Delano Smith & Bryan Kage
KEEP EM MOVIN (COLOURED VINYL)
coloured 12" US
Dream Team ...
Coming off a successful transatlantic exchange, Brian Kage and his Michigander label keep the momentum, and the collaborative spirit, moving with an EP that hits closer to home. For any Detroit artist, working with Delano Smith would be on the bucket list, as one of the city's original, more influential DJs — before the D developed any of its "waves" — who would come into his own as a producer later to, once again, help mold the Techno City's sound. Make no mistakes about it, this tastemaker had a ripple effect back before techno even had a name, when it was just "progressive" music and mixing. The thing is, the feeling of admiration and respect here is mutual, from the moment Smith first stumbled across one of Kage's records and had to know who was making these sounds. This meeting of the minds happened organically and timely, with Keep 'em Movin' as the result.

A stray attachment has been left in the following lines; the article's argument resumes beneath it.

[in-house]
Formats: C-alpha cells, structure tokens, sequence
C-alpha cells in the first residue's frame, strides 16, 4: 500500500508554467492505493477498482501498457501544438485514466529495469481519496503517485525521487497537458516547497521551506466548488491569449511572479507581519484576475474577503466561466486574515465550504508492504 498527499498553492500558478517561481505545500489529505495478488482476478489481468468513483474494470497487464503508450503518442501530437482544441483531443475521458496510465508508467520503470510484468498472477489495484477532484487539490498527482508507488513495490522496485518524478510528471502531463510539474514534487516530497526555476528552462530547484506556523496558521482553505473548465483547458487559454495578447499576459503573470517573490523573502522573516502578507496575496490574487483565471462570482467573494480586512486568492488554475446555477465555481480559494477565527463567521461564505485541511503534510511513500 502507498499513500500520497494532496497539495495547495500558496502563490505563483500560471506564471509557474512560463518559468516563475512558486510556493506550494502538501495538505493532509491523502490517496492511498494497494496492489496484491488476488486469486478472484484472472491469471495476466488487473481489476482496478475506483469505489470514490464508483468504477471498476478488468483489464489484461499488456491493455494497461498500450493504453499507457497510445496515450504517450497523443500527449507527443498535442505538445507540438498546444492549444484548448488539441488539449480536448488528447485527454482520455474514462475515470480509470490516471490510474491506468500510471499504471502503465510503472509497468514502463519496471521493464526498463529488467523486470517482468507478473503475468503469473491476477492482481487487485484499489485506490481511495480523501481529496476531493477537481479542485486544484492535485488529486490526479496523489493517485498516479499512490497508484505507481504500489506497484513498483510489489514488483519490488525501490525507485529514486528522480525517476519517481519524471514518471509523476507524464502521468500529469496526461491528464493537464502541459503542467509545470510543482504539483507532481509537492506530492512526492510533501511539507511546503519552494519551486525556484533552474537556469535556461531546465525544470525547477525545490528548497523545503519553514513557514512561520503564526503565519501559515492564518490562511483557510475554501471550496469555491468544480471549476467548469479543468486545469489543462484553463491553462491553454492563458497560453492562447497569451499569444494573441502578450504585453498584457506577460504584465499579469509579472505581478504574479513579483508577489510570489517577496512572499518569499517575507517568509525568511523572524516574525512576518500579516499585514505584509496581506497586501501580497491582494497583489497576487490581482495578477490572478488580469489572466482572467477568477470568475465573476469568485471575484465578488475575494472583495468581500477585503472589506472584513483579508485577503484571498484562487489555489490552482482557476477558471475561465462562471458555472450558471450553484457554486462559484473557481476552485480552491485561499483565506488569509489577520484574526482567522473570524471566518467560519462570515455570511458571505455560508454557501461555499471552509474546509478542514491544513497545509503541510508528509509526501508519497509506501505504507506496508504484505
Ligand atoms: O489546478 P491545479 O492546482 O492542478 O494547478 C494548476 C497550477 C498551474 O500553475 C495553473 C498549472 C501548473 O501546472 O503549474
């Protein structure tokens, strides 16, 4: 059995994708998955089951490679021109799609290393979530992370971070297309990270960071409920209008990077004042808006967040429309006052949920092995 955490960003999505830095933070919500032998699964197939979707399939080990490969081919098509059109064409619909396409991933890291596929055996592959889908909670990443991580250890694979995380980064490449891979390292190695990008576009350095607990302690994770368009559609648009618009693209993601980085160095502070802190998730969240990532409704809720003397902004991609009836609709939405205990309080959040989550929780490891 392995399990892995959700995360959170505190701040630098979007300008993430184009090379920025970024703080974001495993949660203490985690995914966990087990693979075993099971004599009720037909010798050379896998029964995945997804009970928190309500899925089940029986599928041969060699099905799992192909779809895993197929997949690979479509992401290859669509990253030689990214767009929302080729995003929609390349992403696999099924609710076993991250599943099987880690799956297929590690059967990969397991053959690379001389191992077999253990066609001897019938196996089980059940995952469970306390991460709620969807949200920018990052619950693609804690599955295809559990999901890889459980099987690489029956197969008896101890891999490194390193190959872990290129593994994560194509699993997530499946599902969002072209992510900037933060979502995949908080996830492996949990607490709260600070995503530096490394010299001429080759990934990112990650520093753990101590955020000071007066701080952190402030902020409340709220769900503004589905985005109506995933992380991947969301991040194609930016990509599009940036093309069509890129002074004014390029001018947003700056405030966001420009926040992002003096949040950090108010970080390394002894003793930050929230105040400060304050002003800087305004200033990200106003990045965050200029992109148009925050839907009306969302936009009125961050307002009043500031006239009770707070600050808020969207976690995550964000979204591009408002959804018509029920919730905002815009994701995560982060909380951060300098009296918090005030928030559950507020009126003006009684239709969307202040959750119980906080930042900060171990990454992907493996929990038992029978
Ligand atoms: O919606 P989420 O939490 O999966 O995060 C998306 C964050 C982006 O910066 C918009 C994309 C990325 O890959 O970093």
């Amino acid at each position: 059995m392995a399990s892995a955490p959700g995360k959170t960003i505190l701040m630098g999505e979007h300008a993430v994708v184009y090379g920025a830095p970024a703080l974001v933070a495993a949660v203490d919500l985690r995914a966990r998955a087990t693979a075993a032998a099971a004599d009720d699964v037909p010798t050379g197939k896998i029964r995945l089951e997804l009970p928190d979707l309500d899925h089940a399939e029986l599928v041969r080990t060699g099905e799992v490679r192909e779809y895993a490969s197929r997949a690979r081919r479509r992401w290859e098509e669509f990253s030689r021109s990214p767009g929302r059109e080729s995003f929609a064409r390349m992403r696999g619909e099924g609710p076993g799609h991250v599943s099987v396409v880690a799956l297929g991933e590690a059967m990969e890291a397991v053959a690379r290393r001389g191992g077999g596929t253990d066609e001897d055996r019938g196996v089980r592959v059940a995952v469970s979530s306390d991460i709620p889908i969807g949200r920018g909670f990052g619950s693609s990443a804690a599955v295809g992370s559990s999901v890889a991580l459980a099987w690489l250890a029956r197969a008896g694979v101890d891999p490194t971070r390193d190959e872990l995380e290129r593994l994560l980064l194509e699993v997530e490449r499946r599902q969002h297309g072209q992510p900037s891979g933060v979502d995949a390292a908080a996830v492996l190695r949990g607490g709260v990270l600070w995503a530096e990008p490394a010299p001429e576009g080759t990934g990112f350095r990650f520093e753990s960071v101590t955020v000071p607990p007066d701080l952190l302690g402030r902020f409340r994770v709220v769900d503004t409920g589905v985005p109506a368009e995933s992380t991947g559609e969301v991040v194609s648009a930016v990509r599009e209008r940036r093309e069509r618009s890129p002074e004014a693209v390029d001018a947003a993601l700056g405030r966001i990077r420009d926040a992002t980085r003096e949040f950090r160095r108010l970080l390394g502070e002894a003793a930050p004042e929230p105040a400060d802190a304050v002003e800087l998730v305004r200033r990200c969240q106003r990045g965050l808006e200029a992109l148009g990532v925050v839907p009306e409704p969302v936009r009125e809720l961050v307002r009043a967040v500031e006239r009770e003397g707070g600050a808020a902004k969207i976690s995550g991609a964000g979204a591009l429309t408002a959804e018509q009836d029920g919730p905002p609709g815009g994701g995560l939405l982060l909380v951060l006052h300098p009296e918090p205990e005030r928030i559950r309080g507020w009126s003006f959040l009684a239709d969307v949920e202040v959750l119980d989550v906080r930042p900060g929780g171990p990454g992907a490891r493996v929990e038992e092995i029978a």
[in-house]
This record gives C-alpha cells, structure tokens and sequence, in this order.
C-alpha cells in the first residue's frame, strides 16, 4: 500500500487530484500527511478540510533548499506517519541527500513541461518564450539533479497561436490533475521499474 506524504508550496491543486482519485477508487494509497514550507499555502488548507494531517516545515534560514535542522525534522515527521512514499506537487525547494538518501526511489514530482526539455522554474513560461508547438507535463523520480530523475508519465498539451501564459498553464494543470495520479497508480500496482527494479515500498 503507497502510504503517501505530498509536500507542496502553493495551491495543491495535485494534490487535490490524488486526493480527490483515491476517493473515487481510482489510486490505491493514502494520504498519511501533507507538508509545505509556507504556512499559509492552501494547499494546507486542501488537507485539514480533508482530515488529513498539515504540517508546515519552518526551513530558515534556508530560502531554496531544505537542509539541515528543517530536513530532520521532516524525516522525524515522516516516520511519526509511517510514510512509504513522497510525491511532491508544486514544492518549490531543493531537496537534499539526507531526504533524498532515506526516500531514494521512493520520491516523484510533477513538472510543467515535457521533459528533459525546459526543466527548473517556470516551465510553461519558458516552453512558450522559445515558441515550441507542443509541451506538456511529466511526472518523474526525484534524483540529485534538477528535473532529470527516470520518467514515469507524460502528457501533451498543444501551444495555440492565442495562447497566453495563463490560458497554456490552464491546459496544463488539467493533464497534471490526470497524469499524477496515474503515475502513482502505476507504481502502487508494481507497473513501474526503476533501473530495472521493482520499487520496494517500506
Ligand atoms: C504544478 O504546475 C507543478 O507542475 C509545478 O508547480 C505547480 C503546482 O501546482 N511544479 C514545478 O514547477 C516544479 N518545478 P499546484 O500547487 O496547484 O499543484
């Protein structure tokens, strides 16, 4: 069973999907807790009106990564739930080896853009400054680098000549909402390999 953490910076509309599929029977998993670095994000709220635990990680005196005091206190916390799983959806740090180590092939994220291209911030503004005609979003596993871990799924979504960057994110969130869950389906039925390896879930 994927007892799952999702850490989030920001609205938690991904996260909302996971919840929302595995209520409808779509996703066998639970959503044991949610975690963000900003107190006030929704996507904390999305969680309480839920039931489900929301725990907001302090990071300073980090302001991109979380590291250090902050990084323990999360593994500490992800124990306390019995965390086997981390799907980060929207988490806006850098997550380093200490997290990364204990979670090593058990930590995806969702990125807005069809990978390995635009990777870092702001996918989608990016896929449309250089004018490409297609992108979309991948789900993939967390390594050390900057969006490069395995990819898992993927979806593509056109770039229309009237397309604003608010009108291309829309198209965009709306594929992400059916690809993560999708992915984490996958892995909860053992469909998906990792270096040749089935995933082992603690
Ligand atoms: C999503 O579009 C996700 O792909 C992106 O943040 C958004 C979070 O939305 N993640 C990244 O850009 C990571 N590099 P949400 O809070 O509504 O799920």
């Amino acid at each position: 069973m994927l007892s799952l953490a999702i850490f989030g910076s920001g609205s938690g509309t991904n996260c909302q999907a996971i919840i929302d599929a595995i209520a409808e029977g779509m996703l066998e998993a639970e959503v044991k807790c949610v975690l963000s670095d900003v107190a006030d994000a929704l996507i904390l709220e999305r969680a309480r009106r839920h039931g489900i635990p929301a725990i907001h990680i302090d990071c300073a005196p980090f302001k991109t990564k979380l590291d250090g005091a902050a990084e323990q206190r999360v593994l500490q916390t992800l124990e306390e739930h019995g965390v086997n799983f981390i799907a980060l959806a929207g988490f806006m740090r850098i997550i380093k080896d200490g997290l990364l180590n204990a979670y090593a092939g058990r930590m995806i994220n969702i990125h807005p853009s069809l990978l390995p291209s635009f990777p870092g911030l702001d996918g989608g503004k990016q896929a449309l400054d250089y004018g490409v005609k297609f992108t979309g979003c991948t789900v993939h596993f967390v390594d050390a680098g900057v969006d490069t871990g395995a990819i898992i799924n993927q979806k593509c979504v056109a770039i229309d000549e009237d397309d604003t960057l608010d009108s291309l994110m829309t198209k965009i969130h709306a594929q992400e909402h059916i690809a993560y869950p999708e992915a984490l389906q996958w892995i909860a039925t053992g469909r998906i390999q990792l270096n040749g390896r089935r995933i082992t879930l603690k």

Opening the release is the title track, a driving number with pulsating synth tones and deep, call and response piano stabs. The ever so slightly pitched down vocals are modern and effortlessly cool, a style that resonates with today's dancefloors, but done tastefully, and with lyrical content that sets the record straight about what it really means to represent Detroit.
"D Spirit" takes an ancestral turn. This is spaced-out Detroit techno meets afro deep at its finest. Forward moving keys are bathed in deep, celestial pads as shuffling hats accented by light hand percussion beckon the body to move. Lively marimbas cut through the hypnotic undertones and awaken the senses with soulful appeal. A fluid bassline rumbles beneath while baroque pianos add tension and heighten the atmosphere.
The final track rounds the release out with an exclamation mark. For lovers of Delano Smith's infamous remix of "A Message for the DJ," "For the Music" will feel instantly familiar, if not almost its closely related deeper, distant cousin. Many will recognize its meditative musings, but here it's been re-contextualized into some true school, bumping, real-deal, dynamic Detroit shit. [info sheet from distr.]